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The John Lieswyn Diary
A pro racer who now mostly concentrates on the US domestic scene, John Lieswyn is one of Cyclingnews' most popular and sometimes controversial diarists. He has been racing since 1985 and a Cyclingnews diarist since 1999. John likes both criteriums and longer road races, and seems to particularly like it when the going is hard. He has raced in the Regio Tour, Peace Race, Tour of Poland, Vuelta a Guatemala, Tooheys GP and Commonwealth Bank Classic with success, as well as winning stages in the Sun Tour, Killington and Superweek. In 2003, he is once again riding for 7Up, this year co-sponsored by tyre maker Maxxis.
Tour de Toona, part 2: Valiant breakaway, fairness & more
Johnstown Circuit Race; 9am start, 3 laps, 75 miles
My teammates were up at six am for breakfast, but with an hour time difference to Iowa I just couldn't pull that off. At seven I crawled out of bed and grabbed a quick bite at the hotel buffet, and at 7:15 the van was on the road for the hour-long trip to Johnstown.
Just after the sprint at the end of the first lap, a Snow Valley and a Webcor pair attacked. Between a spate of flats on Saturn and Navigators, their lead quickly mushroomed. Meanwhile we put our Chris Pic in a four-man chase group in hopes of making a big move on team GC. Having Chris up the road also meant we had a free ride in the pack.
Gotta hand it to the break; our man and his three companions didn't make much of a dent in their lead and were eventually caught, while the best efforts of the yellow jersey's team and us (trying to set up Oscar for a stage win) came up about 35 seconds short at the line. With Sierra Nevada throwing in some horsepower too, we were railing it at about 60kph the last 10kms. With 5km to go it was still 1:40, so we did pretty good to take back 1:05 in such a short distance. Oscar easily out sprinted Horner, who had O'Neill leading him out for the potentially valuable 5 second time bonus awarded to third across the line.
Hey, that's not FAIR!
For my next bit, I'm reminded by something the very experienced but oddly not clued in Steve Tilford asked me about during the Minnesota race earlier this year. He asked why the pro teams had the "right" to line their guys up in neat little "team only" groups at the front. I didn't bother giving him a straight answer, but here it is for everyone we compete against. It's not a matter of "rights", it's that we ride in line and every time somebody else tries to butt in, we instantly execute a squeeze maneuver by passing and then rather forcefully slowing down in front of the offender. Why was it Navigators first, then Saturn, then 7UP/Maxxis today? Well, let's see. Navigators has the race leader. Saturn is second and third on GC, and we had a guy up the road (and six guys riding together with no intent of letting anyone else in front of us). If you think that this is just unfair pro teams ganging up on the amateurs and only something that happens here, you are right and wrong. Right because we are in essence ganging up, and wrong because it is this way in all higher level stage racing. Watch any of the Tour coverage?
Tomorrow: Blue Knob
I'm feeling better now so tomorrow should be exciting. Hopefully it won't be another Saturn Super Kids (or Triumvirate) dog and pony show. It's getting gruesome watching Navigators take the early lead just to defend until haplessly getting clobbered on the major climb of the day (Georgia and Minnesota come to mind). We have the major climb up to Blue Knob (don't laugh) at 110km (73mi) into the stage, which will eliminate many riders from contention. Unless the Triumvirate runs away with it there, the race should be won on the tough little rollers that comprise the final 20km. We get to finish in my favorite suburban type of area, a barren shopping mall parking lot, yeah!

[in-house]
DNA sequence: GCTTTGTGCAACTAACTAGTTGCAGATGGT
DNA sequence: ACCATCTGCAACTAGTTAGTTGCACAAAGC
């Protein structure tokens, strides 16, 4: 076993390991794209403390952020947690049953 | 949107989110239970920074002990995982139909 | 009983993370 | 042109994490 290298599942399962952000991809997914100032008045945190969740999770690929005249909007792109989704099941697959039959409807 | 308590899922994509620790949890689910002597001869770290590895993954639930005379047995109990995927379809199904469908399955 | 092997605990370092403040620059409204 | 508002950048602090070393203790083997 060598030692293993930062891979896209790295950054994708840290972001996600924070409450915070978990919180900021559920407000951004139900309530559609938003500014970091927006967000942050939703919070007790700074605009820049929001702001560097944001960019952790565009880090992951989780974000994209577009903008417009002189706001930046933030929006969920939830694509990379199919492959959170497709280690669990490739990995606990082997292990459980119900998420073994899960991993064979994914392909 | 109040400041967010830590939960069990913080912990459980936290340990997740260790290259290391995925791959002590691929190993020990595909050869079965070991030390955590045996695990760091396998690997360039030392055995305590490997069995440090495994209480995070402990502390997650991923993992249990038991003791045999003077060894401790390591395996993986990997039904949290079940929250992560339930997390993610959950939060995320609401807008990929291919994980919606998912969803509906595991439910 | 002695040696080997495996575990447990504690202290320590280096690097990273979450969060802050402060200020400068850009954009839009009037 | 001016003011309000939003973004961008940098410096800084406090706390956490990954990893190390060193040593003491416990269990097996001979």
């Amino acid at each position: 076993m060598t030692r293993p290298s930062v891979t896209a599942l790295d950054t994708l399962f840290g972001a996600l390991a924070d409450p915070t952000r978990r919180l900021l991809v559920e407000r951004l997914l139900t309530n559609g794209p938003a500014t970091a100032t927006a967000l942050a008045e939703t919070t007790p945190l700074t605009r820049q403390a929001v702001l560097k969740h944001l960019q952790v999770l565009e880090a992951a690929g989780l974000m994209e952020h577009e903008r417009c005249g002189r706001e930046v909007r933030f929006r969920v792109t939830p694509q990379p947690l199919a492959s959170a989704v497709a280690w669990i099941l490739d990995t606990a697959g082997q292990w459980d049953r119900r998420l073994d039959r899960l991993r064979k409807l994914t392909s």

The street outside our hotel is the typical six-lane zero-sidewalk suburban hell zone, lined with car dealerships, dozens of fast food joints, and other detritus of a car-based society like auto repair shops and tire stores. There are no reasonably functioning hotels in "downtown" so we haven't a choice. As I cruised along this jam packed highway at 30kph on my bike yesterday, scoping for a place to eat, I was swerved and honked at several times. Sticks and stones… comes to mind. Anyway, I was searching for the bagel shop that last year had opened up here and saved me from culinary purgatory. Upon finding it vacant and closed, I looked around and saw another tell tale sign of a failed attempt to lift the health of central PA residents: the large Weight Loss & Exercise Center across the street was also vacated. The giant fast food chain boards of directors are snickering at the wholesale failure of middle America to embrace healthier meal choices. Sure, Baja Fresh is a big hit in health conscious western USA, but definitely not here. Could it be?
The International this, that and the other
To USA race promoters; you can't call your race the "International" unless there actually are internationals competing. Foreigners riding on US teams don't count. In that sense the last "International" event I did, more commonly known as Superweek, actually deserved its moniker by virtue of the sixteen (or so) strong "EuroDisney Combine" (credit to Jonas Carney for coining that) who were in attendance. Also thanks to the high level of competition and great history of Superweek, it deserves far more NRC (national ranking) points than it receives from USA Cycling. There you go Otto, I meant to put that in my entry "Ruminations" but ran out of espresso the night I was typing that one.
Thanks for reading and all your too-kind emails. I'm sorry if you don't get a response but it's harder to answer them all during a stage race. 'Til tomorrow, then!
Email John at email@example.com